Chilean riot police clash with protesting students in Santiago

July 6, 2016 8:00 am
Chilean riot police have
used tear gas and water cannon as they clashed with hundreds of
university students protesting at the new education policies being
pushed forward by the government.

Clashes erupted in the
capital city of Santiago on Tuesday morning when police blocked the
students’ peaceful march, organized by the Confederation of Chilean
Students (Confech), toward the Ministry of Education building, located
next to the government palace.
The students wanted to hand over a
letter detailing their demands to Education Minister Adriana Delpiano,
and also to show their opposition to what they perceive as slow-paced
educational reform measures, currently under debate in the national
Congress.
Demonstrators, barred from reaching the ministry,
threw rocks at police officers, who resorted to using tear gas and water
cannon to disperse the crowds. Some protesters were reportedly arrested
during the clashes.
President Michelle Bachelet had promised to
finance free university education, her principal campaign promise on
educational reform when she came to power in 2014, but due to the fall
in international copper prices, ’s main export, she failed to
fulfill her promise.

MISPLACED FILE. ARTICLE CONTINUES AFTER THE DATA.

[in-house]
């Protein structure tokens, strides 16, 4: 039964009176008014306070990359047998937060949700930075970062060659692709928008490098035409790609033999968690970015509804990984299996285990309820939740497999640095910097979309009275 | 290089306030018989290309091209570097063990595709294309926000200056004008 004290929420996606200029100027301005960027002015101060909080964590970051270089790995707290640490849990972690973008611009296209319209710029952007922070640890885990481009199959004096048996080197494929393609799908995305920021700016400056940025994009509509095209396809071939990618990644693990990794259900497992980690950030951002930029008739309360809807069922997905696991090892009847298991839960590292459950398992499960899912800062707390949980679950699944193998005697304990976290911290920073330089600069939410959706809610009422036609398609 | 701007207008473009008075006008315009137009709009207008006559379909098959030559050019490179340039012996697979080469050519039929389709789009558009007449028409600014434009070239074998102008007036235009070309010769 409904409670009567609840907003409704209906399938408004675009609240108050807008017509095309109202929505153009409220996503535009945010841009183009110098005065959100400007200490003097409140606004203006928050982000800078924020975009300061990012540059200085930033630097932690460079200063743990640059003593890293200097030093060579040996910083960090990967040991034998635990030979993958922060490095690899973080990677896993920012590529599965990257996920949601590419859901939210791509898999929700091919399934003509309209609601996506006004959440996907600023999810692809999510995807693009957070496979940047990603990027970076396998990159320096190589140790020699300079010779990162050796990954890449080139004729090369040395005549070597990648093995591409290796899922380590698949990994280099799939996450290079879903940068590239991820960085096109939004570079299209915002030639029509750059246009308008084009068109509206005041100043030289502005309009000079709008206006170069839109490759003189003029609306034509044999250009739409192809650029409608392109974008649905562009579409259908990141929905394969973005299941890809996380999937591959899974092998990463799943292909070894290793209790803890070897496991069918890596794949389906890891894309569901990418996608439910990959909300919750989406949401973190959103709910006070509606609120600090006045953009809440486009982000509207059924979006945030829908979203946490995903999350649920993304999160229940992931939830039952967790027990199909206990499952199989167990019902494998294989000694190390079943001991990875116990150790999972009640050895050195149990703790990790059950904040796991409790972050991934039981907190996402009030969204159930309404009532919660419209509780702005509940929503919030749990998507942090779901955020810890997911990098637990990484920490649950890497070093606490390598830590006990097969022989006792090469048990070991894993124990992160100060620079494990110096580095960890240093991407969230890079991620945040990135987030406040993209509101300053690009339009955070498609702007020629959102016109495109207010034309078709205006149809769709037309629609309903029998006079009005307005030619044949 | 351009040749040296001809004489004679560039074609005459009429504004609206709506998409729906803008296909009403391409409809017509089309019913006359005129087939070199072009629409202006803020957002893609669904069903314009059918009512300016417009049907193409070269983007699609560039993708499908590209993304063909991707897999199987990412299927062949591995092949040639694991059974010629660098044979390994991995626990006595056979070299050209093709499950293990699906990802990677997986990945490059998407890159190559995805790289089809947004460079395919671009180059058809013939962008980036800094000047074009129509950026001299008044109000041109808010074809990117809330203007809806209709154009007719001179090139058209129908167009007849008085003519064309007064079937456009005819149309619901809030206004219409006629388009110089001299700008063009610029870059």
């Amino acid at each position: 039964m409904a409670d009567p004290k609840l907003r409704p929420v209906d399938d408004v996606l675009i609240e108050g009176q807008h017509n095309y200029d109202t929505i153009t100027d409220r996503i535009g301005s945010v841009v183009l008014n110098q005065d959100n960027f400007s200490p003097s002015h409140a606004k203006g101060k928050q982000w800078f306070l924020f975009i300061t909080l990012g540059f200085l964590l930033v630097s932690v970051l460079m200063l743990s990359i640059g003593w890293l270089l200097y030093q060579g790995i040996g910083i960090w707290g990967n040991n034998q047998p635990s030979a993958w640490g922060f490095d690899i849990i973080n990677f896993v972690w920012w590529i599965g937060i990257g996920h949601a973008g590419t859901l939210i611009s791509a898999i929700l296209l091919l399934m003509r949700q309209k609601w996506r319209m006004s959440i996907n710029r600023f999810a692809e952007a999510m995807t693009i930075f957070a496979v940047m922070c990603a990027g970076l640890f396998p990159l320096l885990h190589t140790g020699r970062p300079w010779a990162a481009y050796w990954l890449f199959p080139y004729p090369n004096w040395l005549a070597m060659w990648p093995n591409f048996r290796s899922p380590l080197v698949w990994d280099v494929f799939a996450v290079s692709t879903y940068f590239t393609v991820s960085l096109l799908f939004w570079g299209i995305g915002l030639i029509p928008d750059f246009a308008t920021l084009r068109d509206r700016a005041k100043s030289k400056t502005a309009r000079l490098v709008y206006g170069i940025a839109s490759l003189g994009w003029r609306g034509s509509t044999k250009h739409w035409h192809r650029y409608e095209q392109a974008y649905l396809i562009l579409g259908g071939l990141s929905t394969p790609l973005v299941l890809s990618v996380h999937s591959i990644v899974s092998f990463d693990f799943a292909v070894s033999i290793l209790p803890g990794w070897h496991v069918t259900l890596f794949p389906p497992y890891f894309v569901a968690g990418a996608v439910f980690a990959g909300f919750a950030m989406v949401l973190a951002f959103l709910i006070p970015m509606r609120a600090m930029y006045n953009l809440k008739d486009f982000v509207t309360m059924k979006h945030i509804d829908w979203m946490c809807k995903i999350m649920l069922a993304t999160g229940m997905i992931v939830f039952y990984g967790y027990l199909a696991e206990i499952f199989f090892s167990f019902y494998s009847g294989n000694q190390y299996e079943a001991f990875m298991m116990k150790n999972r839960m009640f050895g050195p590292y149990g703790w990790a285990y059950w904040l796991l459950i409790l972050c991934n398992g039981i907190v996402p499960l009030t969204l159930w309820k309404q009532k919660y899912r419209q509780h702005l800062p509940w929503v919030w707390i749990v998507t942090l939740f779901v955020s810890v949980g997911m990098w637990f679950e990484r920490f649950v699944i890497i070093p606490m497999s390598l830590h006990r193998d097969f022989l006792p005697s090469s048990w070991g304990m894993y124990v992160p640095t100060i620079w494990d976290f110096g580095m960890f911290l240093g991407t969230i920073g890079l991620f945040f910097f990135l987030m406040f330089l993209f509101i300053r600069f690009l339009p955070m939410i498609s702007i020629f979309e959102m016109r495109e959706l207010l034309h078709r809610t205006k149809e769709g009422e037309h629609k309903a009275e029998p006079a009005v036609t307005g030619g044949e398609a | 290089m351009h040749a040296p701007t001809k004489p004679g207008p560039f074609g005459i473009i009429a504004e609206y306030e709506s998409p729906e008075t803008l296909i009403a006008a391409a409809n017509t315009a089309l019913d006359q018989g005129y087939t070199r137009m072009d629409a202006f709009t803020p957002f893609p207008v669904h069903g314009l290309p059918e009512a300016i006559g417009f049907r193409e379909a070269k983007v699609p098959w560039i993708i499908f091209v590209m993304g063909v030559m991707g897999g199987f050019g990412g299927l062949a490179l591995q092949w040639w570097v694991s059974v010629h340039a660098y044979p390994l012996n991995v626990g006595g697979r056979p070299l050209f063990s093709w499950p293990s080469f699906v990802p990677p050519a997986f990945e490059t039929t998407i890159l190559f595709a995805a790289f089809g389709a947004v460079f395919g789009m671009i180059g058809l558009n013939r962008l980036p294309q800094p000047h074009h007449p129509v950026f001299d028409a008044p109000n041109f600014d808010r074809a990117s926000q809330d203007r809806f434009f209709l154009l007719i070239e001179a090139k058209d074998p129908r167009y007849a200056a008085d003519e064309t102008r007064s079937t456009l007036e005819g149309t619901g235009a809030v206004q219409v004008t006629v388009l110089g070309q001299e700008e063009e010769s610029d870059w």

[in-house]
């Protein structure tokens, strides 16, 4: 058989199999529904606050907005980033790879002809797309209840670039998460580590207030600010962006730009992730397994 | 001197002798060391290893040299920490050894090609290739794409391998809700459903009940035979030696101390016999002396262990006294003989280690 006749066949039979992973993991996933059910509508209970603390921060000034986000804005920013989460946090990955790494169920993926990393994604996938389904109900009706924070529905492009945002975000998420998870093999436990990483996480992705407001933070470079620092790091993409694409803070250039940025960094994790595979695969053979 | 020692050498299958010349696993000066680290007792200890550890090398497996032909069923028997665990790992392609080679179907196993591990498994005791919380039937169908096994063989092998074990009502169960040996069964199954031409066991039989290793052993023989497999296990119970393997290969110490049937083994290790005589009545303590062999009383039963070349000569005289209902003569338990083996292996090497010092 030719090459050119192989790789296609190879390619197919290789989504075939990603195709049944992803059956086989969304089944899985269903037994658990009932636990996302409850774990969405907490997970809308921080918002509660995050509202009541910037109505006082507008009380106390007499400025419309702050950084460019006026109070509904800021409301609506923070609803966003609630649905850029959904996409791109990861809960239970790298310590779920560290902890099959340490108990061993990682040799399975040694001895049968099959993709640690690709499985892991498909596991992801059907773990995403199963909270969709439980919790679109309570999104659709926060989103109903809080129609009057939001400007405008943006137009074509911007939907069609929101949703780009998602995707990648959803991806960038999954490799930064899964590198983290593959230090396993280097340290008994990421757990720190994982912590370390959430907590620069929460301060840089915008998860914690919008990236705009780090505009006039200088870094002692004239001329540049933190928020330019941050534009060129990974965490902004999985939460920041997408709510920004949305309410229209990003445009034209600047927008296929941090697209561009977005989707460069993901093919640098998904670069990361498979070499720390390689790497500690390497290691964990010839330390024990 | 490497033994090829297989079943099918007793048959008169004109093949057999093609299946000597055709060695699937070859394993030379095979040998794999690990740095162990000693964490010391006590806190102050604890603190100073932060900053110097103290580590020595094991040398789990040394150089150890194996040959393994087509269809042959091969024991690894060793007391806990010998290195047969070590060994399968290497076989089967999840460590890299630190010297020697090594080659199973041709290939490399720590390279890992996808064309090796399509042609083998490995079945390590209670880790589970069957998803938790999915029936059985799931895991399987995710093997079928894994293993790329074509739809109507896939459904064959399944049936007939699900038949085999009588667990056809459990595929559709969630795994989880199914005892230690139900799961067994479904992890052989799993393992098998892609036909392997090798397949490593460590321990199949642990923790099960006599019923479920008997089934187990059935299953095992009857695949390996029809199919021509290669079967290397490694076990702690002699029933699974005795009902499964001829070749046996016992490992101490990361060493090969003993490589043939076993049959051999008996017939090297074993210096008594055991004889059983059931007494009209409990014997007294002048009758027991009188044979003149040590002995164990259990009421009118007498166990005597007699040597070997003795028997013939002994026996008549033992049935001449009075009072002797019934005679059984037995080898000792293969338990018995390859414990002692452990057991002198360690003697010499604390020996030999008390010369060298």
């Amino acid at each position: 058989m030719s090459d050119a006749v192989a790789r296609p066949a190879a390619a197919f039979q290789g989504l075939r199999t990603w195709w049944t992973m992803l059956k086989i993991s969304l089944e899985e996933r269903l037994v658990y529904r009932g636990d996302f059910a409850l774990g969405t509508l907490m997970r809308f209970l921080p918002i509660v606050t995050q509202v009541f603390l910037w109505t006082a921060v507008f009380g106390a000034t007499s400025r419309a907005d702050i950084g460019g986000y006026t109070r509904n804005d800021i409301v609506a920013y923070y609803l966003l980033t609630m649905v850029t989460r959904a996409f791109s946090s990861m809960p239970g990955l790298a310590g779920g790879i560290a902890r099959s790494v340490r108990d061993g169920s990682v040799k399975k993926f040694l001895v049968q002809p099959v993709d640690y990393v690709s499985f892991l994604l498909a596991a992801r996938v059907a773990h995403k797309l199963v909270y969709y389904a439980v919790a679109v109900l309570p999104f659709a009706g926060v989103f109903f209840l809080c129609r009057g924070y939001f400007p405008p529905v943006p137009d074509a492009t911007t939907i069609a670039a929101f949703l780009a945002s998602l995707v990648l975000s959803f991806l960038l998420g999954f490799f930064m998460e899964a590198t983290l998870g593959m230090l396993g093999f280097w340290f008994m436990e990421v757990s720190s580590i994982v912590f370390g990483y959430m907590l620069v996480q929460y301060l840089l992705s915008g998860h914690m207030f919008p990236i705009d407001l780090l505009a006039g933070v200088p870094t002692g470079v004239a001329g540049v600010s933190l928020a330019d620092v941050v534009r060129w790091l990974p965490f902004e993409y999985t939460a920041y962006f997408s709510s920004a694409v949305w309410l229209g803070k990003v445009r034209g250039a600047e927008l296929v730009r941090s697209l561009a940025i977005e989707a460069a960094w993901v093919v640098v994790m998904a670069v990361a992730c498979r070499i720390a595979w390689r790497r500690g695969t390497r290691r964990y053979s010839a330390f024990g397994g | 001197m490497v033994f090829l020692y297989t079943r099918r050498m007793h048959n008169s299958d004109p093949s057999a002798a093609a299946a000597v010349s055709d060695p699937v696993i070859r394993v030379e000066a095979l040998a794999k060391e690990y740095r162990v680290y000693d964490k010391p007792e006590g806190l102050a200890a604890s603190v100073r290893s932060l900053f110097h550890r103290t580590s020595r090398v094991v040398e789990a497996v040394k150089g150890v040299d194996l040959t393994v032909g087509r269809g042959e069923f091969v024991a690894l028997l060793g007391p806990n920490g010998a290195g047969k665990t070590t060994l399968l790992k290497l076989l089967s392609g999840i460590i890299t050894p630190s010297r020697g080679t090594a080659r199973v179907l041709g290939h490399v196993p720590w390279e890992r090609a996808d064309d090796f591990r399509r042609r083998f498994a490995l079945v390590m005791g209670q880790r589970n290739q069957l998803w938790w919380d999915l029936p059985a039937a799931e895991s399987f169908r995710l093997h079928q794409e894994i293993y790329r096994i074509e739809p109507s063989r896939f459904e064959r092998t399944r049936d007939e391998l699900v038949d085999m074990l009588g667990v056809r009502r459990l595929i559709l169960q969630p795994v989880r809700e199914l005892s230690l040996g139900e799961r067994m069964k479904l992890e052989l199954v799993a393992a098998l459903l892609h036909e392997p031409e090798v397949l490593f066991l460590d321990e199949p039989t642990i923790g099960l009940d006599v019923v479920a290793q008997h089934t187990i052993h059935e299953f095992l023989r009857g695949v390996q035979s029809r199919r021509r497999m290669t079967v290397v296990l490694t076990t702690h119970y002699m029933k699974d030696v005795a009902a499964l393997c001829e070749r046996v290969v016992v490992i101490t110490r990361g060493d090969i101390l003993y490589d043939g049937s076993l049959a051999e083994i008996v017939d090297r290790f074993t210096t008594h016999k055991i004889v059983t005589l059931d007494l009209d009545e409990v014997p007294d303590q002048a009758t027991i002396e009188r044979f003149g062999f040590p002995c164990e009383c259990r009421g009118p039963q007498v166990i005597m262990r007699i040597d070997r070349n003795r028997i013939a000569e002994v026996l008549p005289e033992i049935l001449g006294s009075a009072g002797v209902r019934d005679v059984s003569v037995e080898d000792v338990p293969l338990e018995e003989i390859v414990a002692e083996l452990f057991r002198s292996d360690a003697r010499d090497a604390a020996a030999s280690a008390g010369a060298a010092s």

Last year, however, she approved a
long-awaited reform plan to provide free university education, which
after a number of modifications and several delays was finally delivered
to the Congress on Monday. Confech has strongly rejected the plan,
saying it covers only 14 percent of tuition costs, and not all of it.

Students
demanding the government to speed up a long-awaited reform to guarantee
universal access to free public education in Chile are dispersed by the
riot police with water cannons, in Santiago, on July 5, 2016. (AFP)According
to Finance Minister Rodrigo Valdés, a totally free university education
would cost the South American country some $4 billion, claiming it to
be unaffordable by the center-left government.
“If Chile had that
money — I suppose we would be lucky to have that money — we would have
to decide if we would want to use it for higher education or channel it
to other needs, such as health or improving pensions,” argued Valdés.
Confech has rejected the government’s claim that it cannot draw up such a budget for higher education.
“(The
bill) does not establish free tuition for all, but only for a few. Why
does it have to be a benefit that only arrives in drips and drabs?” said
Gabriel Iturra, the spokesman for the Confech, adding, “The president
says it will take 23 years to finance free education, that’s not
acceptable.”
Since May, Chile has been the scene of a number of
mass student protests, not only in the capital but also in other major
cities. In the past months, at least 60 schools and over 50 universities
have been closed due to frequent strikes against the education reforms.

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